The best repertory and art-house screenings, special presentations, lectures, and limited engagements in Toronto.
At rep cinemas this week: an Oscar-nominated feminist debut from Turkey, Todd Haynes’ ravishing melodrama about two women in love in 1950s New York, and an Oscar heavyweight about the Boston Globe‘s investigative work uncovering the Catholic Church’s sex abuse scandal.
Directed by Deniz Gamze Ergüven
TIFF Bell Lightbox (350 King Street West)
Though it was pitched ahead of its successful festival run as the Turkish answer to The Virgin Suicides, Deniz Gamze Ergüven’s accomplished debut Mustang stubbornly takes on a form of its own. Nominated for Best Foreign Film at the largely lily-white Academy Awards, Ergüven’s film is a finely tuned character study of five teen sisters living under the punishing conservative regime of their grandmother and uncle in a Turkish coastal town. After a neighbour’s disapproving eye catches the girls’ semi-flirtatious play with local boys, the sisters are locked indoors and indoctrinated into a world of patriarchal denial and control. Before long they are severed from the outside world (and pop culture), draped in form-obscuring smocks, and forcefully engaged to a succession of either brutish or disengaged young men. The younger girls are left to watch in fear as their older siblings are silenced one by one.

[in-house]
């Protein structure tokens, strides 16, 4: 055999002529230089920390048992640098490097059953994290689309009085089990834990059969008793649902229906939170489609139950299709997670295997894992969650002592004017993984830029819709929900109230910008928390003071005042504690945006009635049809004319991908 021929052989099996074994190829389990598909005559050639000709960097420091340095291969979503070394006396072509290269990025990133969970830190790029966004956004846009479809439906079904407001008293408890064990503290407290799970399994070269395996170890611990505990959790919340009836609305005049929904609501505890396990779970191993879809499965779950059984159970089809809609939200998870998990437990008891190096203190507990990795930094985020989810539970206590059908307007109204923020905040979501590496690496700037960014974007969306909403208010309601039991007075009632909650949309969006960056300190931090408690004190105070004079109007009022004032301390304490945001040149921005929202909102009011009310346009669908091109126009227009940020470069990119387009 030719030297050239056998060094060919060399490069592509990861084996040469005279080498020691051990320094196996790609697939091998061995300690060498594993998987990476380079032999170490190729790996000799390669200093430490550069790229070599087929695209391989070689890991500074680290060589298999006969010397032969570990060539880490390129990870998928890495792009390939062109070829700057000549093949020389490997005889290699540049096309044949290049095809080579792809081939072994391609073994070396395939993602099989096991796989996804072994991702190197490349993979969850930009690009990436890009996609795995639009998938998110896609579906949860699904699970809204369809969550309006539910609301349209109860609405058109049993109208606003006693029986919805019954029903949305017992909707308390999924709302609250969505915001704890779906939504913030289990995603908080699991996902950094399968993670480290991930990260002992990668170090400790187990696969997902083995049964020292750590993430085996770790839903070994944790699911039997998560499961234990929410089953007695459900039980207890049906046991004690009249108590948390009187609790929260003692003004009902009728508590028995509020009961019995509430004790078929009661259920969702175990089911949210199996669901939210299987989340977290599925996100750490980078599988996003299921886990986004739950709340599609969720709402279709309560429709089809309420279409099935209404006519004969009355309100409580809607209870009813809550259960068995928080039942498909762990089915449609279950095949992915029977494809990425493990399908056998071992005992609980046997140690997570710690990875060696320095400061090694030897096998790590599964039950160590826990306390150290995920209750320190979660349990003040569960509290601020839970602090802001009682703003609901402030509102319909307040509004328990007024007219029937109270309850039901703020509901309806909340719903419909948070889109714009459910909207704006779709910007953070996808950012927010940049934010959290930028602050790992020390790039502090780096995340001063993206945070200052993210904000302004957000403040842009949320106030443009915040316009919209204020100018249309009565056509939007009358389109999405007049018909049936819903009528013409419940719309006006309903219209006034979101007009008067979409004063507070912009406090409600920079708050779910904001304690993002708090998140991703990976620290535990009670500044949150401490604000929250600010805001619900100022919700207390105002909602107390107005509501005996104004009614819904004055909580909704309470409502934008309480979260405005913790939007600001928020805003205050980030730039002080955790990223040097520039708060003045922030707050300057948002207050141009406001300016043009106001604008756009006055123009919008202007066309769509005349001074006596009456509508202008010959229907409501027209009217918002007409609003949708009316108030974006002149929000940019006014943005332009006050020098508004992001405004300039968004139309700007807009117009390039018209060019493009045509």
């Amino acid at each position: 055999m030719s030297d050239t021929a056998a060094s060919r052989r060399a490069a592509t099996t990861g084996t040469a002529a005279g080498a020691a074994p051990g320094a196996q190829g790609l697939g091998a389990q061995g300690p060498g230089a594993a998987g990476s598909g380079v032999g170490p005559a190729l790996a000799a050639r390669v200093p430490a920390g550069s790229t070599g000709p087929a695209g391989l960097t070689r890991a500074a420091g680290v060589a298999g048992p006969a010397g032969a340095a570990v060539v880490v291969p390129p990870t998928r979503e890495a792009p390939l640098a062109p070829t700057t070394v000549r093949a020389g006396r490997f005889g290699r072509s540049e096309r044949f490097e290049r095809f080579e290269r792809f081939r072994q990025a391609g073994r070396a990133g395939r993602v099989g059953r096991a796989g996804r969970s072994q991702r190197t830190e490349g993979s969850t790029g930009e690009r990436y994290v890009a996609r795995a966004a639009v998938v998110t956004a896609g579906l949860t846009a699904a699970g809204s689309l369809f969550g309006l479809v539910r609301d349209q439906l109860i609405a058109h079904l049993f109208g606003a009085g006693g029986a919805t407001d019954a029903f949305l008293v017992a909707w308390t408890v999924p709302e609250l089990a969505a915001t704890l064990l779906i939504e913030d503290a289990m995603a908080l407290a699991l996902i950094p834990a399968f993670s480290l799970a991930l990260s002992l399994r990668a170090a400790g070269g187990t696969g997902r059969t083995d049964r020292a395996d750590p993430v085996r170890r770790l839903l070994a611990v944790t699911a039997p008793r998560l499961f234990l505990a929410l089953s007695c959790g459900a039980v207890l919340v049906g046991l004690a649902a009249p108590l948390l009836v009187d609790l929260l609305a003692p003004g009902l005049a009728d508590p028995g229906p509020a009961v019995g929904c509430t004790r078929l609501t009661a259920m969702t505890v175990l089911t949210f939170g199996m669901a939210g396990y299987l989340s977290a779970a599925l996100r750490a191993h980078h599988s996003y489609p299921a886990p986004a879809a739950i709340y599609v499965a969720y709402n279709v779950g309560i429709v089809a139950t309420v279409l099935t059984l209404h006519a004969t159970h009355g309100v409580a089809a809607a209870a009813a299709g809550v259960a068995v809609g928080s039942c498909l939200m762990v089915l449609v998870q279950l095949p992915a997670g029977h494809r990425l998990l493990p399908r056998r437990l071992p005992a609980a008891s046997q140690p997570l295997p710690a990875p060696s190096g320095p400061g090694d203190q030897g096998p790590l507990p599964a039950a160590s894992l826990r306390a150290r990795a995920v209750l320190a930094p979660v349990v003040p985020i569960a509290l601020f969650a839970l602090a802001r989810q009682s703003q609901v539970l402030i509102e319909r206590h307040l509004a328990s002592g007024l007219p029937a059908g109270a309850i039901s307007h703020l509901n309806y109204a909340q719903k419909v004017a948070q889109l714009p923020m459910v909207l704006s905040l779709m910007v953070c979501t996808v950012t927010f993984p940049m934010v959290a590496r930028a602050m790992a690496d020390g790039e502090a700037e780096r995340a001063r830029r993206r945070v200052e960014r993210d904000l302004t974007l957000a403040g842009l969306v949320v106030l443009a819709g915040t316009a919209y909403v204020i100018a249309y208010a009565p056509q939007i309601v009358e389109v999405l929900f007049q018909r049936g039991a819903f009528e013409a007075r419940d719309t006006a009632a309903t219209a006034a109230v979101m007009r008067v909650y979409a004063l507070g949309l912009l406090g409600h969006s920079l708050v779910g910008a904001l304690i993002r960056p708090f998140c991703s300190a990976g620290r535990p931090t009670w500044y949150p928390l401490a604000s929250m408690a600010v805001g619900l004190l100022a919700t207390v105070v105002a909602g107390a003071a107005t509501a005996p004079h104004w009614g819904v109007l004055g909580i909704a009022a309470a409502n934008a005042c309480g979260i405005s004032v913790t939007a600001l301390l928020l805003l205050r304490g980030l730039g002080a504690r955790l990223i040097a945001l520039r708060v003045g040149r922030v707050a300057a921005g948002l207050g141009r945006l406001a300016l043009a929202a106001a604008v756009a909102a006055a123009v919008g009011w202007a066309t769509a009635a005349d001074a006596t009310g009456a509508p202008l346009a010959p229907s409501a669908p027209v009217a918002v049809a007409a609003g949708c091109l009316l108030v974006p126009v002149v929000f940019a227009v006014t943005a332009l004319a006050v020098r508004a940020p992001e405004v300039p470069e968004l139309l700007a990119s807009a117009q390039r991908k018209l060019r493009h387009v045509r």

What might have been an overly schematic allegory for how independent women are repressed under violent patriarchal regimes is instead a warm portrait of one family in disarray, pulled apart by the unpredictable and uncontainable energies of five young women whose identities are stamped out the moment they begin to form them. The film is at once a trenchant critique and an intimate story, the former flowing from the latter. That’s thanks to the honest, natural performances Ergüven gets out of her young cast, and the script’s delicacy and tact in emphasizing the normal waves of excitement and ennui that these average young women experience in an extreme situation.
Directed by Todd Haynes
Revue Cinema (400 Roncesvalles Avenue)
Long a favourite of film theorists and high-toned cinephiles—and perceived as a clever but frosty semiotician by pretty much everyone else—Todd Haynes makes a compelling bid for more mainstream tastes with Carol, a poignant adaptation of Patricia Highsmith’s lesbian pulp novel, The Price of Salt. Though it’s as impeccably crafted and steeped in film history as earlier efforts like Far From Heaven and HBO’s Mildred Pierce, Carol is the director’s most emotionally accessible work by a mile: a deeply romantic two-hander built largely on furtive glances, double entendres, and coded expressions of love.